Robert Soulé, Michael I. Gordon, Saman Amarasinghe, Robert Grimm, and Martin Hirzel

Hitting the Sweet Spot for Streaming Languages: Dynamic Expressivity with Static Optimization


Developers increasingly use stream processing languages to write applications that process large volumes of data with high throughput. Unfortunately, when choosing which stream processing language to use, they face a difficult choice. On the one hand, dynamically scheduled languages allow developers to write a wider range of applications, but cannot take advantage of many crucial optimizations. On the other hand, statically scheduled languages are extremely performant, but cannot express many important streaming applications.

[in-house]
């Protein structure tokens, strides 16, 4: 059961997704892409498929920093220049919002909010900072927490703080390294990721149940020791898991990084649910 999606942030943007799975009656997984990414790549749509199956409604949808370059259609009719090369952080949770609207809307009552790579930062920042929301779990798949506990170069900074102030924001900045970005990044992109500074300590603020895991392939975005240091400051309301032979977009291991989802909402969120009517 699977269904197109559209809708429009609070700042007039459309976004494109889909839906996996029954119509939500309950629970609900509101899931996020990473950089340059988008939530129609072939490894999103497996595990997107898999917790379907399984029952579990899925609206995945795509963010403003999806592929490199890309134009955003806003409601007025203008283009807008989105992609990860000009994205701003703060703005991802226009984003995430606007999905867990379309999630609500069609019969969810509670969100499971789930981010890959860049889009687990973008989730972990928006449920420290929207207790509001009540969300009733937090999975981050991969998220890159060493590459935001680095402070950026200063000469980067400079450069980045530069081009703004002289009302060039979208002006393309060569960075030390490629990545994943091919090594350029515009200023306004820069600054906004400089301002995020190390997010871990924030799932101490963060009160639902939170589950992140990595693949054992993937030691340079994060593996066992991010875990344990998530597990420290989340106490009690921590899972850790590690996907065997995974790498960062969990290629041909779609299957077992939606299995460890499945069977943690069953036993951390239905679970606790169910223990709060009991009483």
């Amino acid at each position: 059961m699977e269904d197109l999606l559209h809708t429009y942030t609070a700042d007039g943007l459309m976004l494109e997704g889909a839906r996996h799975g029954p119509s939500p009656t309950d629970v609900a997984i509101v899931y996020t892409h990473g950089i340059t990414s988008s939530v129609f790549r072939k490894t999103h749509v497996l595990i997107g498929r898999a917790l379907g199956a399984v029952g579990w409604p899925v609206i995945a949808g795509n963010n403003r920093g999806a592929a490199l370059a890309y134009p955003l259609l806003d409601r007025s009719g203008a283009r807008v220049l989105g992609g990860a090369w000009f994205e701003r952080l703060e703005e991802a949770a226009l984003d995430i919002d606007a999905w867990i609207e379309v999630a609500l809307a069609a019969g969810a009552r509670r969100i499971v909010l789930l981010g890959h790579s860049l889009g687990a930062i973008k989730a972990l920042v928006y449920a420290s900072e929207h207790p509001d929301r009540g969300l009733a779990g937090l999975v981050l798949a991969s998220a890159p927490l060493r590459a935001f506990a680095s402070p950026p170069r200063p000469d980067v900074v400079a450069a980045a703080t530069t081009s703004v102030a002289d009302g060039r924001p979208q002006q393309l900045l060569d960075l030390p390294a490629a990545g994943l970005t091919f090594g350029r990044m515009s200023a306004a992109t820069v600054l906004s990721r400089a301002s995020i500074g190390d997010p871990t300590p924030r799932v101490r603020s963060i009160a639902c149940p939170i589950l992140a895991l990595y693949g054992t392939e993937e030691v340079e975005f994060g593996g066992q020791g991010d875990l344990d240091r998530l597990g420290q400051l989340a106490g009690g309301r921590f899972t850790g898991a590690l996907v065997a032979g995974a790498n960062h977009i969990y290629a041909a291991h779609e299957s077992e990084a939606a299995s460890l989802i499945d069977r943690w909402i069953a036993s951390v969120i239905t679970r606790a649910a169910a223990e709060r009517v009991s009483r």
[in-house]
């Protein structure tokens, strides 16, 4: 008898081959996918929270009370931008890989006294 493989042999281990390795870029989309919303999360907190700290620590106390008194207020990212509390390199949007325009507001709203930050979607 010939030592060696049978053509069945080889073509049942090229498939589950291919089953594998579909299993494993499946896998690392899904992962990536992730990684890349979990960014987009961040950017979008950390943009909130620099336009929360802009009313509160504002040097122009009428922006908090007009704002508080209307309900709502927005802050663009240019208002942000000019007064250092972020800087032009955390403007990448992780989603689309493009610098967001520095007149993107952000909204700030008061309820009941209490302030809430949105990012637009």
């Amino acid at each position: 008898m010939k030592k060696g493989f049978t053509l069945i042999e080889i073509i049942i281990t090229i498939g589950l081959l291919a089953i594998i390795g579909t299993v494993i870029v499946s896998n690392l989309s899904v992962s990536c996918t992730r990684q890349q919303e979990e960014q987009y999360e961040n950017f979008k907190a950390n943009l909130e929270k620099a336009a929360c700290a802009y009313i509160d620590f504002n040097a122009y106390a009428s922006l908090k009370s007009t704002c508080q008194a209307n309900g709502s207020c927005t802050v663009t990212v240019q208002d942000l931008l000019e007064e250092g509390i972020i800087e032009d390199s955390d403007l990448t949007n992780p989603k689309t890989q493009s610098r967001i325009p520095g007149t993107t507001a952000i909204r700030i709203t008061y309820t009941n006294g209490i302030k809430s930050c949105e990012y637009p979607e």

This paper presents the design of a hybrid scheduler for stream processing languages. The compiler partitions the streaming application into coarse-grained subgraphs separated by dynamic rate boundaries. It then applies static optimizations to those subgraphs. We have implemented this scheduler as an extension to the StreamIt compiler, and evaluated its performance against three scheduling techniques used by dynamic systems: OS thread, demand, and no-op. Our scheduler not only allows the previously static version of StreamIt to run dynamic rate applications, but it outperforms the three dynamic alternatives. This demonstrates that our scheduler strikes the right balance between expressivity and performance for stream processing languages.